by ARHuelsenbeck Whether you write fiction, non-fiction, or poetry, rhetorical devices are among your most useful tools. Use them, and your writing will have specificity, emotional impact, color, and memorability.
by Doug Lewars Here we have the three most frustrating or even terrifying words for an author. “What’s it about?”
Hi all! I’ve got something pretty exciting for you.
by Laura Blackhurst The English language is one of the most complex in existence. With more words than any other language in the world, it is no wonder even native speakers don’t get it quite right all the time. Here’s a quick run down of my top ten most misused words. Some… Read More 10 Commonly Misused Words in Writing
by Doug Lewars You most certainly can judge a book by its cover and most of us do on a regular basis. We may not judge very well but we most assuredly do it. Think how often you’ve walked through a library or bookstore without any particular book in mind and selected one… Read More Coming Up With a Unique Book Title
by Roz Morris I’ve been asked this question twice recently–in a conversation on G+ and by a student at my Guardian masterclass the other week. In both cases, the writers had encouraging feedback from agents, but one crucial criticism: the characters all seemed too similar. And probably this wasn’t surprising because of their story… Read More Help! My Characters Are All Too Similar! 5 Tips to Make Them Distinct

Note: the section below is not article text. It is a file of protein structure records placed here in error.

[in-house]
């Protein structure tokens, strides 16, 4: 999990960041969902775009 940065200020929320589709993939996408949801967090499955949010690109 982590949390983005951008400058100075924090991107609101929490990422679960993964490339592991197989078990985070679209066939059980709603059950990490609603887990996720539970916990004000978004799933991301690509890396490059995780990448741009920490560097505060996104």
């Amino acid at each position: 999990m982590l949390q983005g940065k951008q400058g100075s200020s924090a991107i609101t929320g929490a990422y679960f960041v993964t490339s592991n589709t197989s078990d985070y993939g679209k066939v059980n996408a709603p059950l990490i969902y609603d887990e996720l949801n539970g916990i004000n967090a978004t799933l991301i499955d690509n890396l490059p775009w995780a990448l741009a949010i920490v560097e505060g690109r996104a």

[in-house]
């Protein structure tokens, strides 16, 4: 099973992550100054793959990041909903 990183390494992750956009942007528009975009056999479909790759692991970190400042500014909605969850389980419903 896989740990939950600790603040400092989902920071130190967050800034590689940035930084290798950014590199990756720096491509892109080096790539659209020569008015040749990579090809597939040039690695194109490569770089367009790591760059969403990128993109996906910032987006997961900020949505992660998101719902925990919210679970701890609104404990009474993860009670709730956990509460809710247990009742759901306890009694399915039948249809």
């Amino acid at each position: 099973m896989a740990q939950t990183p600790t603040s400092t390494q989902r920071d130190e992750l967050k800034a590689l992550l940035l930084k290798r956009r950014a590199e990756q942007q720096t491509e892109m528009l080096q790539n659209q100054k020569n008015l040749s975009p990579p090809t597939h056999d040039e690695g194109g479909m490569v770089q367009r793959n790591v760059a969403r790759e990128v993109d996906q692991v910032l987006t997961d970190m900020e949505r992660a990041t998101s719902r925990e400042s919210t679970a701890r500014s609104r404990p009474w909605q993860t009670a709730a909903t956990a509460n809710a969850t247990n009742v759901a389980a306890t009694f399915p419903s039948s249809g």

by Michael Cristiano One of the biggest challenges I have as a writer has very little to with writing and very much to do with time and motivation. After spending eight hours at a 9-to-5, writing often gets left out of the weekday equation, especially when other commitments like personal upkeep, maintaining relationships,… Read More 5 Ways of Balancing Your Writerly Life
by Andrea Lundgren It’s a topic that, in real life, we think about more than we’d like to admit: how much we make, how much we can spend, and how we can make more money all has a place in our thoughts.
by Lauren Sapala One of the first things a writer learns is about the power—and the challenge—of the rewrite. For those writers who assume that everything Ernest Hemingway wrote flowed perfectly out of his pen on the very first try, the illusion is shattered. The more experience a writer gains, the more they… Read More 3 Major Types of Rewrites, and the Big Mistake to Avoid with All of Them
by Rafal Reyzer You’ve heard that to become proficient at any specialized skill, you need at least 10,000 hours of deliberate practice. This view has been popularized by Malcolm Gladwell through his book The Outliers. The 10k rule has since been debunked, and we intuitively know that improvement doesn’t take so long. However,… Read More How to Apply the Principles of Fast Learning to Become a Better Writer